Rated 5 out of 5 by from Phenomenal One of the best she has ever written
Date published: 2017-02-10
Rated 5 out of 5 by from One of her best!!! This book is so pertinent and relevant. I would strongly recommend it.
Date published: 2017-02-09
Rated 5 out of 5 by from I Loved this book! I have to say that I was a little apprehensive to read this book because of the fact that a few of my friends did not enjoy it. I really enjoyed this book. I thought that it touched on issues that still exist today but are not public. I thought the characters were well developed and I loved that the chapters were written from the points of view of the different characters.
Date published: 2017-02-09
Rated 5 out of 5 by from Insightful and Thought Provoking This was a well-written novel inspired by events in Michigan and the true to life aspect is eerie. Reading this book made me question how I see the world and made me aware of the privileges I didn't even know I had. I would recommend this book to everyone as I feel it would help bring understanding in the current political climate.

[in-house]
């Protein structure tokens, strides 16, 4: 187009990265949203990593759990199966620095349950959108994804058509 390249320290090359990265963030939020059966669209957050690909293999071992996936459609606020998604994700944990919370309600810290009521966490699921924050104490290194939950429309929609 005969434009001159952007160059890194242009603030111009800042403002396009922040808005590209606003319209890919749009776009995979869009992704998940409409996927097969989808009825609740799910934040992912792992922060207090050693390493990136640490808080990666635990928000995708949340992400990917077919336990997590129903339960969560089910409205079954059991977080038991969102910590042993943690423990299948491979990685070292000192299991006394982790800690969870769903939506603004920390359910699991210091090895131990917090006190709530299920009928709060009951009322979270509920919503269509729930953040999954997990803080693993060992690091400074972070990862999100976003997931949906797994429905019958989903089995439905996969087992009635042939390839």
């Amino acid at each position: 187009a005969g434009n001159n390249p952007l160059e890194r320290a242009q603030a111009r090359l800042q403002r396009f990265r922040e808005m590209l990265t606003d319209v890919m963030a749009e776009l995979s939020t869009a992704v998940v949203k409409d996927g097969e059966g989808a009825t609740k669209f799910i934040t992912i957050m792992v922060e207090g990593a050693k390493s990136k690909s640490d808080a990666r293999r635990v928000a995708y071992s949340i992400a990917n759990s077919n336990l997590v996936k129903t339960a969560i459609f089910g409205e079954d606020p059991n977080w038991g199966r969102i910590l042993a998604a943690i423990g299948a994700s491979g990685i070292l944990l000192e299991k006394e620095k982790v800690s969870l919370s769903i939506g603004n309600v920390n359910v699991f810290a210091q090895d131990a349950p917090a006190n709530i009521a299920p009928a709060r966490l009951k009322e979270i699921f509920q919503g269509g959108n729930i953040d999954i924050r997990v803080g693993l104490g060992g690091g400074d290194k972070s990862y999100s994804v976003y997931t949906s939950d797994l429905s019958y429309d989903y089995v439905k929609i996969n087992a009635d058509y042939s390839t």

Date published: 2017-02-07
Rated 5 out of 5 by from Great Read Received as a gift and could not put the book down; great story with an interesting twist. Well worth the read; my first Picoult read and I will search out her books.
Date published: 2017-02-05
Rated 5 out of 5 by from Great Another fantastic book by Picoult. Everyone should read this book and take a look into their own souls.
Date published: 2017-02-03
Rated 5 out of 5 by from must read! What a beautifully written book!
Date published: 2017-01-31